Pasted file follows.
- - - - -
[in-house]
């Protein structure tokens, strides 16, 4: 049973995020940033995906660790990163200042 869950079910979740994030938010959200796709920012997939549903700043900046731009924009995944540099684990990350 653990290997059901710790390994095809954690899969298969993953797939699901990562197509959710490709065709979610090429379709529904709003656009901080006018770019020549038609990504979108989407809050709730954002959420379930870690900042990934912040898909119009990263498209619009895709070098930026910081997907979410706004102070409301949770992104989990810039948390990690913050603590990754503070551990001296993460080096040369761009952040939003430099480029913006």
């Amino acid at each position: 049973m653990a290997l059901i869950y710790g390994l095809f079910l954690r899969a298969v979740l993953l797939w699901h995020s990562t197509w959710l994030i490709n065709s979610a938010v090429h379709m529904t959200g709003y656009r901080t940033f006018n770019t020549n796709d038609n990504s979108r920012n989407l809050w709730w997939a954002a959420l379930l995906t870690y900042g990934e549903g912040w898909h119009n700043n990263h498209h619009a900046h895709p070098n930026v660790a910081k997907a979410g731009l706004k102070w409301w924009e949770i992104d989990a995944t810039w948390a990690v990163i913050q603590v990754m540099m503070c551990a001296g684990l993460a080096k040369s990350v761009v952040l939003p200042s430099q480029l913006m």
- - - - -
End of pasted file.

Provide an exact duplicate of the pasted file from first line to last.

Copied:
[in-house]
């Protein structure tokens, strides 16, 4: 049973995020940033995906660790990163200042 869950079910979740994030938010959200796709920012997939549903700043900046731009924009995944540099684990990350 653990290997059901710790390994095809954690899969298969993953797939699901990562197509959710490709065709979610090429379709529904709003656009901080006018770019020549038609990504979108989407809050709730954002959420379930870690900042990934912040898909119009990263498209619009895709070098930026910081997907979410706004102070409301949770992104989990810039948390990690913050603590990754503070551990001296993460080096040369761009952040939003430099480029913006």
């Amino acid at each position: 049973m653990a290997l059901i869950y710790g390994l095809f079910l954690r899969a298969v979740l993953l797939w699901h995020s990562t197509w959710l994030i490709n065709s979610a938010v090429h379709m529904t959200g709003y656009r901080t940033f006018n770019t020549n796709d038609n990504s979108r920012n989407l809050w709730w997939a954002a959420l379930l995906t870690y900042g990934e549903g912040w898909h119009n700043n990263h498209h619009a900046h895709p070098n930026v660790a910081k997907a979410g731009l706004k102070w409301w924009e949770i992104d989990a995944t810039w948390a990690v990163i913050q603590v990754m540099m503070c551990a001296g684990l993460a080096k040369s990350v761009v952040l939003p200042s430099q480029l913006m």